Rise of the Guardians: review

The 2012 Dreamworks release of the adventure animation might have a pretty good cast and a story that everyone can relate to, but somehow Rise of the Guardians managed to flop the box office expectations and score an even 7 out 10 across the board.

Rise of the Guardians

Director Peter Ramsey did a great job in terms of how the animation looks, the art department being his main skill, but it is obvious that this is just his second attempt at directing. The story is good and it is building up to something, with conflicts and character dream-up along the way, but that is it. There is nothing special and more than anything, there’s nothing unpredictable. Everything just happens when and how you would think it would, so maybe it should have been marketed to a very young audience rather than try to accommodate everyone.

With Jack Frost (Chris Pine) as the main character, we follow his story as he fights evil as well as his greatest fear. He is seen evolving gradually as he joins North (Alec Baldwin), Tooth (Isla Fisher), Bunny (Hugh Jackman), and the very quiet Mr. Sandman, on their quest to stop Pitch (Jude Law) from bringing darkness over the world by getting kids to stop believing in luminaries. Pitch Black being the boogieman, thrives on fear and uses Mr. Sandman’s ways to give nightmares, instead of dreams, to children, slowly making them stop believing in North and all the others. This is important as the film shows us that it is a symbiotic relationship between them and the kids, and if the children stop believing in them, they stop existing.

The film does have a rather dark side, especially when focusing on Jack, as he is presented in a shroud of depressive loneliness. This does add some backstory about loneliness and being confused about who he is, something that all of them had to go through at one point, making it a key element that anyone can relate to. Therefore, if you look at it, it is a story about going from zero to hero, with Jack finding his purpose and reaching his potential, finally being able to become who he was meant to be.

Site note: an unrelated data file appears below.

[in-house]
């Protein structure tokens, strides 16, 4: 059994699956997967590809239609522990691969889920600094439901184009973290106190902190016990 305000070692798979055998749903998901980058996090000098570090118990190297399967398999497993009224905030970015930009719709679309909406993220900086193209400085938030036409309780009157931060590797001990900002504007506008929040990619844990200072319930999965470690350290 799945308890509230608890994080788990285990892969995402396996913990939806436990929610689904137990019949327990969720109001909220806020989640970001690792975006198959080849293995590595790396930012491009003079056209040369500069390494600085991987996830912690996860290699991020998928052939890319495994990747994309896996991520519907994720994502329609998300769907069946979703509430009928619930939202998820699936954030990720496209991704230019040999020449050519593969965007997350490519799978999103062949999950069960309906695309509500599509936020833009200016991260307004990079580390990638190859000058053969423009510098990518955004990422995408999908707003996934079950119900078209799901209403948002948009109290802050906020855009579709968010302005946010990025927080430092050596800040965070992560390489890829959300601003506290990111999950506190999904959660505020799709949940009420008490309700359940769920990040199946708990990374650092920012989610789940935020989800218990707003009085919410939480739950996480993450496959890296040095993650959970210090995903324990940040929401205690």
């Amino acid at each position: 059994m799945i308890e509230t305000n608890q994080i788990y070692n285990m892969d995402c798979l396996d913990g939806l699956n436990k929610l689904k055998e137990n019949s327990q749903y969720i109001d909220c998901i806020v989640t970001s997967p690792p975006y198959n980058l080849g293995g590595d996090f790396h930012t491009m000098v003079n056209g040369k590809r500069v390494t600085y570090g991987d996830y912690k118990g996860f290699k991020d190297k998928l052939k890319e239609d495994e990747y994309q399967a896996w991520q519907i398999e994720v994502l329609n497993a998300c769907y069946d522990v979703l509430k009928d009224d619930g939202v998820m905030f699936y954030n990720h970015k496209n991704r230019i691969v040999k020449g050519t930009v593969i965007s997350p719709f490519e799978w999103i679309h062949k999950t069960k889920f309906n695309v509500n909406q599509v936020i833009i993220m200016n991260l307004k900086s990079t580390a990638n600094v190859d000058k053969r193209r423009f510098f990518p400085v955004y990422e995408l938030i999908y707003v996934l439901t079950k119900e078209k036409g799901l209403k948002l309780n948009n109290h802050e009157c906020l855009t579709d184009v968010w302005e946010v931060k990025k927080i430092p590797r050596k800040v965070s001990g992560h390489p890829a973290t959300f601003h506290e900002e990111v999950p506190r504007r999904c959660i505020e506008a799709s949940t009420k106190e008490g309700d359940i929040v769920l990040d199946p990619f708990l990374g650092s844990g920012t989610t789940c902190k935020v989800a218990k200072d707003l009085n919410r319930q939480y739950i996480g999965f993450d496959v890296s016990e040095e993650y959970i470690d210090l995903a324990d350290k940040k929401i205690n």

Rise of the Guardians_scene

A breath of fresh air was that beyond the usual tales of Santa Claus, the Tooth Fairy, Sandman, and the Easter Bunny, the film adds a lot of interesting details. Such as the tooth fairies who collect teeth for the memories they hold, which just simply made sense to the story and did not seemed forced at all. But most of all, the visuals of the whole animation. The details of the characters and their respective worlds just shows how much work went into the making of this film. Unfortunately, like with every movie out there, just because it looks good, that does not make it good overall. Maybe it was the forced attempt to make everyone feel included by having a Russian North, an Australian Bunny, and so on. Or maybe it was the story that tried to be simple enough for children to understand, while at the same time creating complex sub-layers about finding yourself.

In any case, this is a must-see just to decide for yourself if it is one or the other. You will not be disappointed by the looks, the voices, sounds, and soundtrack, or the story in itself, but you might be hoping for more when you put them all together. In case you’ll be disappointed, go for a snippet of Wild tales, by Damián Szifrón.

No Escape: review

John Erick Dowdle managed to write and direct an unexpected action packed thriller. This film would have been the most underrated release of the year, if not for a few scenes that just ruin key moments.